Social CRM on a budget
Social CRM on a Budget
The urgent need for companies to understand their customers and learn from interactions with them on social networks has driven demand for CRM tools with social interactional capabilities to unprecedented levels, according to a new report from Nucleus Research. And in this case, demand has resulted in increased competition among vendors and lower costs for marketers.
Nucleus Research VP Rebecca Wetteman says deployment of new CRM capabilities has quickened because affordable cloud computing power allows users to implement applications in a matter of months instead of years.“If we think about the old on-premise world, a company might spend six to 12 months getting it up and running with a huge commitment from its IT department,” she says. “Whereas now, I can go to a Salesforce or a Radian6, swipe my credit card and sign on for a year's commitment for a few hundred dollars.”
At the beginning of the year, noted CRM expert Paul Greenberg observed in his blog that “social CRM has almost become what CRM is.” This emphasis on social is a trend that has companies large and small seeking new solutions for integrating unstructured data into their customer segmentation efforts. CRM vendors leading the way, according to the Nucleus report, include Oracle and Salesforce.com. Oracle has been aggressive in acquiring social CRM startups and Salesforce gives its Marketing Cloud customers credits they can apply toward social data analytics through a number of the company's partners.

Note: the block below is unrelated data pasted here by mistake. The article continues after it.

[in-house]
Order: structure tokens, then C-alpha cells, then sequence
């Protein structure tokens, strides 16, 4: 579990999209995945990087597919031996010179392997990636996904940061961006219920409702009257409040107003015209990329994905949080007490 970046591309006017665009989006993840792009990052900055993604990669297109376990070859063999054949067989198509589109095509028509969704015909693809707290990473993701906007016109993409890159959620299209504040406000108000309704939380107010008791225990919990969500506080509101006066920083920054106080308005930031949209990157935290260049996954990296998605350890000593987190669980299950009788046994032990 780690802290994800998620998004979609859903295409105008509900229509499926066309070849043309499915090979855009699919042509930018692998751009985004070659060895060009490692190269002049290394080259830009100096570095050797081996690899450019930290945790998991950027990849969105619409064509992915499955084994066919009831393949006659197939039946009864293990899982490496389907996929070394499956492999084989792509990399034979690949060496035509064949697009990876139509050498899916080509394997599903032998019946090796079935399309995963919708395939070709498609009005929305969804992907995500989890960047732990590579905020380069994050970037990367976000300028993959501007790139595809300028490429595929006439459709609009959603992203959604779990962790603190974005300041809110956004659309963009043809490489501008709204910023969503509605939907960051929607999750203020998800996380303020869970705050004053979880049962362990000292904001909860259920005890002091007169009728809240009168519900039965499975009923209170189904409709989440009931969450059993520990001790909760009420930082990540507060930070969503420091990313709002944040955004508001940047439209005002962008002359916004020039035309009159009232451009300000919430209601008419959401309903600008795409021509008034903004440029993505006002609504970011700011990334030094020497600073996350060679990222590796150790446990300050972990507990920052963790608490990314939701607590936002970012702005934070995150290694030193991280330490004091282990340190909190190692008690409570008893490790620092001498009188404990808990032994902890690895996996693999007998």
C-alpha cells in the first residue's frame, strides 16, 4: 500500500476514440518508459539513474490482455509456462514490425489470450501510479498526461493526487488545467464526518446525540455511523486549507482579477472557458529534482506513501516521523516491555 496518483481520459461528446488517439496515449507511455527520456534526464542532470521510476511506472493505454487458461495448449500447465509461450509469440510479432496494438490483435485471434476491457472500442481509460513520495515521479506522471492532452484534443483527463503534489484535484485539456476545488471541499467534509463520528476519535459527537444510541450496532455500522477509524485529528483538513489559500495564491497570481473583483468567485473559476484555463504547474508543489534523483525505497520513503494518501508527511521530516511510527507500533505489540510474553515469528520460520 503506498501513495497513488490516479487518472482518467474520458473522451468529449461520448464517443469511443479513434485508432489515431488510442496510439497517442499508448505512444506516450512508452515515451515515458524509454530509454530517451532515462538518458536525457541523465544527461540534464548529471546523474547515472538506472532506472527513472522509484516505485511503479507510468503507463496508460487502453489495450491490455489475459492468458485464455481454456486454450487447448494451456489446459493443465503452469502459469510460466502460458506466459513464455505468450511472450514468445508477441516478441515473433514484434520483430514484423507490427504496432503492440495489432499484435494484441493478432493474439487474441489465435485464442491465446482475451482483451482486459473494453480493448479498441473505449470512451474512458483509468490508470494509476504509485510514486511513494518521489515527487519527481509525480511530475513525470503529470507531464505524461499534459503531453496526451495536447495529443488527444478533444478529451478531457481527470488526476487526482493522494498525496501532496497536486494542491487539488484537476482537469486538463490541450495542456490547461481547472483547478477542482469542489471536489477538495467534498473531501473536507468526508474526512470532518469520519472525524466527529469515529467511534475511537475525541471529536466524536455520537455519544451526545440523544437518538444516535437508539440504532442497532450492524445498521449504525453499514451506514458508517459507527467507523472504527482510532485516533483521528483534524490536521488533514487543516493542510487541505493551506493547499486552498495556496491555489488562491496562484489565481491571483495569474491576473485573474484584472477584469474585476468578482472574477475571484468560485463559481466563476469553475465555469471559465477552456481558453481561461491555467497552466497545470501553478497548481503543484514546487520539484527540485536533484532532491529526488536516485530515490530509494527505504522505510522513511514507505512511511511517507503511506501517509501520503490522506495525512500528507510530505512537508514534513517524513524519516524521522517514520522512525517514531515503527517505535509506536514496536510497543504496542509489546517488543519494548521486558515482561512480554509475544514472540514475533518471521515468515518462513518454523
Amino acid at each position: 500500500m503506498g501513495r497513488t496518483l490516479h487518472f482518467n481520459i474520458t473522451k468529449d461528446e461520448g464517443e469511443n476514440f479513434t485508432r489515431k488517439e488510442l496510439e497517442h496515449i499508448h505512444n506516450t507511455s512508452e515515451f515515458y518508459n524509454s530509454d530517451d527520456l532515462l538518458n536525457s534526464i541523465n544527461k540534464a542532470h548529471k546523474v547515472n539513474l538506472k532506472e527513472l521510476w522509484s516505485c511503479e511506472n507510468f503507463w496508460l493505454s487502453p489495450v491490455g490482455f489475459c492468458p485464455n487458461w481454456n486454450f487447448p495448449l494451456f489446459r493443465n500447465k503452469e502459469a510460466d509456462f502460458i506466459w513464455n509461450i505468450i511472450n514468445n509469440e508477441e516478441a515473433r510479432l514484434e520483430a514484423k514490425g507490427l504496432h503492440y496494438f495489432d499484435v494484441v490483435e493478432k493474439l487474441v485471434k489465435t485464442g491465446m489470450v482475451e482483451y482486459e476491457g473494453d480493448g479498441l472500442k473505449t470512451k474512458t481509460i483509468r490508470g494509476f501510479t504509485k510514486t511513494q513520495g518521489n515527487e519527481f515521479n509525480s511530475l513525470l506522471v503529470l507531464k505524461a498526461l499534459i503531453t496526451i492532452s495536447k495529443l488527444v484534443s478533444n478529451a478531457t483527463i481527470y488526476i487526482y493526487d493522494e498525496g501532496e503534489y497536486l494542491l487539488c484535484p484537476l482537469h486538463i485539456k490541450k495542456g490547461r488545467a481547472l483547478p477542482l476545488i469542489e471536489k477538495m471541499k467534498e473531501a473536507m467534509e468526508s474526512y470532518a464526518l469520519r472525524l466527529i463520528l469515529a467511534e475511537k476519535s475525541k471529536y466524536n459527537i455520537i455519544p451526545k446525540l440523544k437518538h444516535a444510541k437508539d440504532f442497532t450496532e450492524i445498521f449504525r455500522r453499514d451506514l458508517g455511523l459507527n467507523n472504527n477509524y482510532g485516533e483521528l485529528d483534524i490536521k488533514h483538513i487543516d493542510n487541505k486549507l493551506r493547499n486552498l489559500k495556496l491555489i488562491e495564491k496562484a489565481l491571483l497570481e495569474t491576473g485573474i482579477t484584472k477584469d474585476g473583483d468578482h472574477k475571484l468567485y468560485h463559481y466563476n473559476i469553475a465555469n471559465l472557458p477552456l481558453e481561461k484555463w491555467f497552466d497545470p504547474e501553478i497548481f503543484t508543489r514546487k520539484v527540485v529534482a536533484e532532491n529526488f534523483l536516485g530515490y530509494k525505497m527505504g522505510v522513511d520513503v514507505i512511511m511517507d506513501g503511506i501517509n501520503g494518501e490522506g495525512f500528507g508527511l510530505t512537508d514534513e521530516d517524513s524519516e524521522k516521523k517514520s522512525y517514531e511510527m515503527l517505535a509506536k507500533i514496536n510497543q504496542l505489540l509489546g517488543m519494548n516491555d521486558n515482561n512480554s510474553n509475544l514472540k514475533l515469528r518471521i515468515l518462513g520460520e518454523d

“Companies have the ability to try a lot of applications,” Wetteman says. “They can monitor online communities and social networks for trends that help them track and target specific promotions. They can use social media to automate lead-scoring. For direct marketers, it's going to become increasingly important to one-to-one marketing efforts as they [better learn] how to attract and understand influencers.”
The pace of new CRM technology introductions look to get faster before they get slower. The power of the cloud and the demonstrated ability of CRM vendors to adapt their applications to support new and changing business processes will see those vendors adding capabilities on a quarterly basis or quicker, says the report.
Companies, meanwhile, will be eager to buy them, the report suggests. Nucleus sees an increased investment in CRM tools from companies as they uncover ROI opportunities they did not know existed in the areas of management, integration, and collaboration. An earlier Nucleus analysis of several CRM programs identified an average ROI of $5.60 for every dollar invested in the systems.
“Analytics have gotten a lot better at integrating across different channels,” Wetteman says. “It will soon encompass how companies market through such things as QR codes, mobile devices, and digital signage.”